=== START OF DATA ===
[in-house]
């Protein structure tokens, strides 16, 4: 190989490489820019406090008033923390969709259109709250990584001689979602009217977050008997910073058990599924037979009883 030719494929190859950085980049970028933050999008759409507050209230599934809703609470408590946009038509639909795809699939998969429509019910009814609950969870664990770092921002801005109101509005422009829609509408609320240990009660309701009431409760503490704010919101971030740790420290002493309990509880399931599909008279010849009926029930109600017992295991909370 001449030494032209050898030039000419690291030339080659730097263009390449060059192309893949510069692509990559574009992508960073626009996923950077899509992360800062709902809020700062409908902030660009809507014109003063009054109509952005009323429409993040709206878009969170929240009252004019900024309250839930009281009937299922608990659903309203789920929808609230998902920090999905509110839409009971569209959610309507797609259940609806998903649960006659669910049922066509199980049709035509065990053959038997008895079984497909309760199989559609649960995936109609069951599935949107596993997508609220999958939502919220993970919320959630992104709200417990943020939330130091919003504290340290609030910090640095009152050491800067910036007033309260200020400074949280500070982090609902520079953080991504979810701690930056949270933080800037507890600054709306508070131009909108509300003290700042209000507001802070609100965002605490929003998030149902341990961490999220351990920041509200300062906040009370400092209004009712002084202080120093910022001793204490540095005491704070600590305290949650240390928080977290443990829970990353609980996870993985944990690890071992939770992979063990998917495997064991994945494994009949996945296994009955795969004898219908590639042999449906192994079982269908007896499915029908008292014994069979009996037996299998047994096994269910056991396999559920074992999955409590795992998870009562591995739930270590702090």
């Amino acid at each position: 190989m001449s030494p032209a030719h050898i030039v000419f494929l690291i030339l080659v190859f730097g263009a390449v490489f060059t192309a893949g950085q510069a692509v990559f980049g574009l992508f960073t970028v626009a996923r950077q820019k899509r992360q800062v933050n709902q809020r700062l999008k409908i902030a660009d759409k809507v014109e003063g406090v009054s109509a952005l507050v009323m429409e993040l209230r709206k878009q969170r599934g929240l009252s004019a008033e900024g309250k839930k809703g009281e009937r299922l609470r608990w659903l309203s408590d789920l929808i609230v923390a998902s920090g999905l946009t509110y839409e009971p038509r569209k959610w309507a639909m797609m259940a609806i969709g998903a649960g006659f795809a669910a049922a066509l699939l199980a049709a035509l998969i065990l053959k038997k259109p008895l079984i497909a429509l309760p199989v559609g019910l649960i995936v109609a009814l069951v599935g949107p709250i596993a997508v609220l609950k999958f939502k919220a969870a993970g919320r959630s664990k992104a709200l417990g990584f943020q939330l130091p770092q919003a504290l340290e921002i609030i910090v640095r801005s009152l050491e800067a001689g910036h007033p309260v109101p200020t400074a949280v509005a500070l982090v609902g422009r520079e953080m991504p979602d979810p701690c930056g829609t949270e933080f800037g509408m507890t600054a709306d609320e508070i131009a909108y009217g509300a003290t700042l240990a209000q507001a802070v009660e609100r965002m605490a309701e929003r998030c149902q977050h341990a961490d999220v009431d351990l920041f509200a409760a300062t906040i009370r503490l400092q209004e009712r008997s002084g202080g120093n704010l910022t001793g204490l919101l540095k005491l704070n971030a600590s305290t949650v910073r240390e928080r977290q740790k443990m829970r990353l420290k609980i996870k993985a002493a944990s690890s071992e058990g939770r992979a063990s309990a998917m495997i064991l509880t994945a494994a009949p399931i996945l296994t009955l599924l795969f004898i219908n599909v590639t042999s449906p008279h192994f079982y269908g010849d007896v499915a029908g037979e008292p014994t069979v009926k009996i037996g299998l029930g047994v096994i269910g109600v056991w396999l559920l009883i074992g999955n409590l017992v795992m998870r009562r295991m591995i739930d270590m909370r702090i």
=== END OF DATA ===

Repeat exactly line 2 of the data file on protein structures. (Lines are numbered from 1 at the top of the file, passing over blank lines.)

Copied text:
């Protein structure tokens, strides 16, 4: 190989490489820019406090008033923390969709259109709250990584001689979602009217977050008997910073058990599924037979009883 030719494929190859950085980049970028933050999008759409507050209230599934809703609470408590946009038509639909795809699939998969429509019910009814609950969870664990770092921002801005109101509005422009829609509408609320240990009660309701009431409760503490704010919101971030740790420290002493309990509880399931599909008279010849009926029930109600017992295991909370 001449030494032209050898030039000419690291030339080659730097263009390449060059192309893949510069692509990559574009992508960073626009996923950077899509992360800062709902809020700062409908902030660009809507014109003063009054109509952005009323429409993040709206878009969170929240009252004019900024309250839930009281009937299922608990659903309203789920929808609230998902920090999905509110839409009971569209959610309507797609259940609806998903649960006659669910049922066509199980049709035509065990053959038997008895079984497909309760199989559609649960995936109609069951599935949107596993997508609220999958939502919220993970919320959630992104709200417990943020939330130091919003504290340290609030910090640095009152050491800067910036007033309260200020400074949280500070982090609902520079953080991504979810701690930056949270933080800037507890600054709306508070131009909108509300003290700042209000507001802070609100965002605490929003998030149902341990961490999220351990920041509200300062906040009370400092209004009712002084202080120093910022001793204490540095005491704070600590305290949650240390928080977290443990829970990353609980996870993985944990690890071992939770992979063990998917495997064991994945494994009949996945296994009955795969004898219908590639042999449906192994079982269908007896499915029908008292014994069979009996037996299998047994096994269910056991396999559920074992999955409590795992998870009562591995739930270590702090």